Topic: Trade

Not so mega? The risky business of large-scale public-private partnerships in African agriculture

Oxfam policy adviser Robin Willoughby shrugs off the big ag groupthink and argues that the current trend of mega projects in African agriculture is a risky and unproven way to help poor farmers. Last week, I attended a large summit on the future of African agriculture in Addis Ababa, hosted by A Green Revolution for […]

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Jamie Love’s Next Big Idea: Making the WTO into a force for good in Public Health

I’ve heard the name Jamie Love mentioned in reverential tones over the years, and a few weeks ago, I was asked by STOPAIDS to interview him in an ‘in conversation’ format in front of a small group of activists. It was fantastic fun (for me at least). Jamie is director of Knowledge Ecology International and […]

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Why aren’t we using government purchasing to promote the right to food (among other things)? Great farewell paper from Olivier de Schutter

Oliver de Schutter, UN Special Rapporteur on the Right to Food reaches the end of his term at the end of May, leaving some pretty big shoes to fill. He summarized his arguments in March with a final report to the Human Rights Council, but kept on going til the end, with a really thought-provoking […]

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Supporting labour rights in Indonesia’s sportswear factories (Nike, Adidas etc). Draft case study for your comments

I’d like to continue picking your brains on the drafts of a series of case studies I’ve been working on. Next up is some long term advocacy on labour rights in Indonesia. Here’s the full draft case study for your comment (PC case study Indonesia Labour Rights Project May 2014). From 1997-2013 Oxfam Australia’s Indonesian […]

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Reformers v lobbyists: where have we got to on tackling corporate tax dodging?

The rhythm of NGO advocacy and campaigning sometimes makes it particularly hard to work on complicated issues, involving drawn-out negotiations where bad guys have more resources and staying power than we do. Campaigns on trade, climate change, debt relief etc often follow a similar trajectory – a big NGO splash as a new issue breaks, […]

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Why are Africans getting ripped off on remittances?

Whatever your views of migration, a consensus ought to be possible on one thing: if migrants do send money home, as much as possible of the hard-earned dollars that they send should actually get there, to be spent on putting feeding the kids, putting them through school or even having a bit of fun (that’s […]

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Alternatives to Neoliberalism? A retro conversation with the British Left and Ha-Joon Chang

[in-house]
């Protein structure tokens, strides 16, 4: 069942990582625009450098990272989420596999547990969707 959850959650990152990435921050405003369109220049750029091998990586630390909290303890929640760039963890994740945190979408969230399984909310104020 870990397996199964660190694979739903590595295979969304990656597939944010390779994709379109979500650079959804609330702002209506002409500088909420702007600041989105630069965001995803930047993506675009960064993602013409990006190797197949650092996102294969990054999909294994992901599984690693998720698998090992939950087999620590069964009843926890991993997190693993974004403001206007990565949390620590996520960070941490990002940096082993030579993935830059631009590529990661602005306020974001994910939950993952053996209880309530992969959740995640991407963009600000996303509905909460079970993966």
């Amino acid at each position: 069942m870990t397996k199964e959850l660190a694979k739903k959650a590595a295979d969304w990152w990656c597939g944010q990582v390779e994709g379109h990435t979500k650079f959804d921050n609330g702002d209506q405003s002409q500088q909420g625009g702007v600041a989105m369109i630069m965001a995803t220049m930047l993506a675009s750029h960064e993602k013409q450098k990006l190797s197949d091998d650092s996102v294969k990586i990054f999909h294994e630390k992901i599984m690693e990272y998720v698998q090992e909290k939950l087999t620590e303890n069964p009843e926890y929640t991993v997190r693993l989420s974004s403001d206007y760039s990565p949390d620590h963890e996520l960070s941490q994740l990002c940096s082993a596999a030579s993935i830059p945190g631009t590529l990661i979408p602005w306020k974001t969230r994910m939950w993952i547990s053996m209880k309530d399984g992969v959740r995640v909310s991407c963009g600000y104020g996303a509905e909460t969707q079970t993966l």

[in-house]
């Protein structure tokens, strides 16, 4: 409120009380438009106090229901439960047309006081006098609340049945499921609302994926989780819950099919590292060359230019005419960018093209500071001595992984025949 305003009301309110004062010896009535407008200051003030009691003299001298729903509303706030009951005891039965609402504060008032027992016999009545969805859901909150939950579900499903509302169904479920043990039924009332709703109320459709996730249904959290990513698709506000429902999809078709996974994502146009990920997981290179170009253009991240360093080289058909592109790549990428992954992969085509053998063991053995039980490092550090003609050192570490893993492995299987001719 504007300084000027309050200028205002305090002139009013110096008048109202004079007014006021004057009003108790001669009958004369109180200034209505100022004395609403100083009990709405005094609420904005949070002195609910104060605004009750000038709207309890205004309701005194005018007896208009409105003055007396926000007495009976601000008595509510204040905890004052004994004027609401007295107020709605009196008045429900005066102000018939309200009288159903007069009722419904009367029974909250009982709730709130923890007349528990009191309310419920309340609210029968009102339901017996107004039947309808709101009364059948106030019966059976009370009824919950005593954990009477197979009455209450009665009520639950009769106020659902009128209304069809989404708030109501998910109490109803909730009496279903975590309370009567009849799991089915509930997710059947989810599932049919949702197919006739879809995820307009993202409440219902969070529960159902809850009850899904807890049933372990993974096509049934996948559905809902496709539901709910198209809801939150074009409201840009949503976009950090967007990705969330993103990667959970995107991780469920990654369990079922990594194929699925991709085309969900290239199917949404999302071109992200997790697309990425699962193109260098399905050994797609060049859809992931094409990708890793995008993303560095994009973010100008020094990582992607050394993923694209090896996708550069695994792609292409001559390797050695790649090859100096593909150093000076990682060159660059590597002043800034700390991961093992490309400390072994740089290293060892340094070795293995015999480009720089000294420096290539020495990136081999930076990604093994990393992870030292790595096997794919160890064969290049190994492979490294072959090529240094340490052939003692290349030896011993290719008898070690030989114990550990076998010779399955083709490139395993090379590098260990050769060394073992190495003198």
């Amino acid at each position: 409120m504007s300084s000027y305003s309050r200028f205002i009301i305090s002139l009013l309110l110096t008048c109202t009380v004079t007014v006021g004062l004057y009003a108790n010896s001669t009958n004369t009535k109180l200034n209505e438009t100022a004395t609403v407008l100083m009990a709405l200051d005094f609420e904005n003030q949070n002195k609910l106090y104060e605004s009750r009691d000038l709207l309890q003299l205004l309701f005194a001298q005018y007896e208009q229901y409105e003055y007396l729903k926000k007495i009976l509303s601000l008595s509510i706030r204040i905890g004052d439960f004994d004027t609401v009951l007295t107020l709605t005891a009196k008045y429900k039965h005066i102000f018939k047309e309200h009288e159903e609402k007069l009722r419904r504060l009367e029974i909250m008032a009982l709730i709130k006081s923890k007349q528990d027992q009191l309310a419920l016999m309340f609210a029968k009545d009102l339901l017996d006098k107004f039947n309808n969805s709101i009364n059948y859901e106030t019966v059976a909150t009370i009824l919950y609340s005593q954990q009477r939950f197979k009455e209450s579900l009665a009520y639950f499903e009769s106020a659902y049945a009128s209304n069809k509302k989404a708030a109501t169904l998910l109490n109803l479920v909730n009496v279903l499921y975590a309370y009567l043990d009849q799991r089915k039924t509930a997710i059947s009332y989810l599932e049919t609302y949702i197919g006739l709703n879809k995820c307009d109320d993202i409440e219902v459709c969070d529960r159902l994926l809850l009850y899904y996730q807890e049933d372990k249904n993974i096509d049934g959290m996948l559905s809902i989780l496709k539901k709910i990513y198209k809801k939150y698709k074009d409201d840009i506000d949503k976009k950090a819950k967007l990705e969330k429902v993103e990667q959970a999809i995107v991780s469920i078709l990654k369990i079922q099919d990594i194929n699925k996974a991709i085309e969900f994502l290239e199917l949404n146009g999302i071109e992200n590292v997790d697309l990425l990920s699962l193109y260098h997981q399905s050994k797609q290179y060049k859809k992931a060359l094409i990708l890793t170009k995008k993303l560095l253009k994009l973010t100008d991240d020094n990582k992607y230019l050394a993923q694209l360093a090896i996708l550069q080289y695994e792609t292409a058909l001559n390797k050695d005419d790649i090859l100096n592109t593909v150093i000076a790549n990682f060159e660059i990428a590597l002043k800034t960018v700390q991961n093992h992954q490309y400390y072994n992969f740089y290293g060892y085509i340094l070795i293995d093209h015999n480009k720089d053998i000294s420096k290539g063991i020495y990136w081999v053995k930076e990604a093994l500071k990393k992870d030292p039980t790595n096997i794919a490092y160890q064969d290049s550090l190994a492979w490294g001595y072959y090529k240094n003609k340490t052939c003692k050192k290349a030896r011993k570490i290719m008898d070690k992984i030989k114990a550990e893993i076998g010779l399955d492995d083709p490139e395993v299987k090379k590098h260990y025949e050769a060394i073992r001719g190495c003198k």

Had a fun and slightly retro evening last week launching ‘Critique, Influence, Change’, a new series of Zed Books (actually new editions of some of their old books), along with my friend and guru Ha-Joon Chang and Ellie Mae O’Hagan, a smart young Guardian columnist/activist in Occupy and UK Uncut. The Zed series includes a […]

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Migration and Development: Who Bears the Burden of Proof? Justin Sandefur replies to Paul Collier

Justin Sandefur responds to yesterday’s post by Paul Collier on the impact of migration on developing countries, and you get to vote The global diaspora of educated Africans, Asians, and Latin Americans living in the developed world stand accused of undermining the development of their countries of origin. Paul Collier’s recent book, Exodus, makes the case […]

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How does emigration affect countries-of-origin? Paul Collier kicks off a debate on migration

Take a seat people, you’re in for a treat. Paul Collier kicks off an exchange with Justin Sandefur on that hottest of hot topics, migration. I’ve asked them to focus on the impact on poor countries, as most of the press debate concentrates on the impact in the North. Justin replies tomorrow and (if I […]

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Fairtrade: celebrating the first 20 years. What’s next?

Rachel Wilshaw, Oxfam’s Ethical Trade Manager looks back on the astonishing 20 year rise of Fairtrade. The Fairtrade Foundation launched its first products – coffee, chocolate and tea – 20 years ago. As one of the Oxfam types who sat around in the late 80s debating whether UK supermarkets would ever stock ‘alternative trade’ products, this […]

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What Makes Big Corporations Decide to Get on the Right Side of History?

For the past year, Oxfam’s Erinch Sahan (right) has been working on the ‘Behind the Brands’ campaign. Here he reflects on some successes and lessons from his time in the advocacy trenches. On 19 May 1997, the CEO of BP, John Browne, made a speech at Stanford University. Browne: “We must now focus on what can […]

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Government to Government trade – a new development issue, but is it threat or opportunity?

I have a love-hate relationship with The Economist – hate its lazy, evidence-free, anti-state, privatizing ‘priors’, but love the range of thought-provoking new angles, and its coverage of development. In general, the further it gets from economics, the more I like it. Usually I just tweet links to the good stuff, but last week’s piece […]

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